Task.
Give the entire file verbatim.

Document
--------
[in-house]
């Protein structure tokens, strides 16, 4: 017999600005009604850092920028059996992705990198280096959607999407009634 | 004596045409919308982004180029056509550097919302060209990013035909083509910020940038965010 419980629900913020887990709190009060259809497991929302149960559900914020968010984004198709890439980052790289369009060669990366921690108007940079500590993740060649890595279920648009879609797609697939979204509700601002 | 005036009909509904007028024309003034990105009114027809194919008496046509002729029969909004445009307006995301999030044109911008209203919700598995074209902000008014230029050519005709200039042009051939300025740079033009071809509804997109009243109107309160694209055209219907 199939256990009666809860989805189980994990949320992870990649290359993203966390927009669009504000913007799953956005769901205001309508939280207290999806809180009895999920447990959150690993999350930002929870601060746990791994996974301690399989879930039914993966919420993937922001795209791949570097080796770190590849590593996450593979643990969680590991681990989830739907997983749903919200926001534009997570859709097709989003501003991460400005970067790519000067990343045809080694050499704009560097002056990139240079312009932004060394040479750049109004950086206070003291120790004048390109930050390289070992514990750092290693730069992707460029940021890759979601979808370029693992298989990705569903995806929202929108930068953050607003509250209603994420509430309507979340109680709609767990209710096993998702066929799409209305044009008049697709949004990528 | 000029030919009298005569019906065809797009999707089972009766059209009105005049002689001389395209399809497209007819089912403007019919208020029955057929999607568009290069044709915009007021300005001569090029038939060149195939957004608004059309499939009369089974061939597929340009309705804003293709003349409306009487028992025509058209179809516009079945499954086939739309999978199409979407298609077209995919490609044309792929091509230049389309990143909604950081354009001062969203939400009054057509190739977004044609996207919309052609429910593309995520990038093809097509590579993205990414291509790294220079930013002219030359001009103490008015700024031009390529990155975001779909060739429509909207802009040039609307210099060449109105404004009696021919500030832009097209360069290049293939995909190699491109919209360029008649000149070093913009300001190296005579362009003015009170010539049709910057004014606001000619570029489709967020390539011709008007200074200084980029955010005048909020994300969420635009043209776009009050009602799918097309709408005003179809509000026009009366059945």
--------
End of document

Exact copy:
[in-house]
């Protein structure tokens, strides 16, 4: 017999600005009604850092920028059996992705990198280096959607999407009634 | 004596045409919308982004180029056509550097919302060209990013035909083509910020940038965010 419980629900913020887990709190009060259809497991929302149960559900914020968010984004198709890439980052790289369009060669990366921690108007940079500590993740060649890595279920648009879609797609697939979204509700601002 | 005036009909509904007028024309003034990105009114027809194919008496046509002729029969909004445009307006995301999030044109911008209203919700598995074209902000008014230029050519005709200039042009051939300025740079033009071809509804997109009243109107309160694209055209219907 199939256990009666809860989805189980994990949320992870990649290359993203966390927009669009504000913007799953956005769901205001309508939280207290999806809180009895999920447990959150690993999350930002929870601060746990791994996974301690399989879930039914993966919420993937922001795209791949570097080796770190590849590593996450593979643990969680590991681990989830739907997983749903919200926001534009997570859709097709989003501003991460400005970067790519000067990343045809080694050499704009560097002056990139240079312009932004060394040479750049109004950086206070003291120790004048390109930050390289070992514990750092290693730069992707460029940021890759979601979808370029693992298989990705569903995806929202929108930068953050607003509250209603994420509430309507979340109680709609767990209710096993998702066929799409209305044009008049697709949004990528 | 000029030919009298005569019906065809797009999707089972009766059209009105005049002689001389395209399809497209007819089912403007019919208020029955057929999607568009290069044709915009007021300005001569090029038939060149195939957004608004059309499939009369089974061939597929340009309705804003293709003349409306009487028992025509058209179809516009079945499954086939739309999978199409979407298609077209995919490609044309792929091509230049389309990143909604950081354009001062969203939400009054057509190739977004044609996207919309052609429910593309995520990038093809097509590579993205990414291509790294220079930013002219030359001009103490008015700024031009390529990155975001779909060739429509909207802009040039609307210099060449109105404004009696021919500030832009097209360069290049293939995909190699491109919209360029008649000149070093913009300001190296005579362009003015009170010539049709910057004014606001000619570029489709967020390539011709008007200074200084980029955010005048909020994300969420635009043209776009009050009602799918097309709408005003179809509000026009009366059945």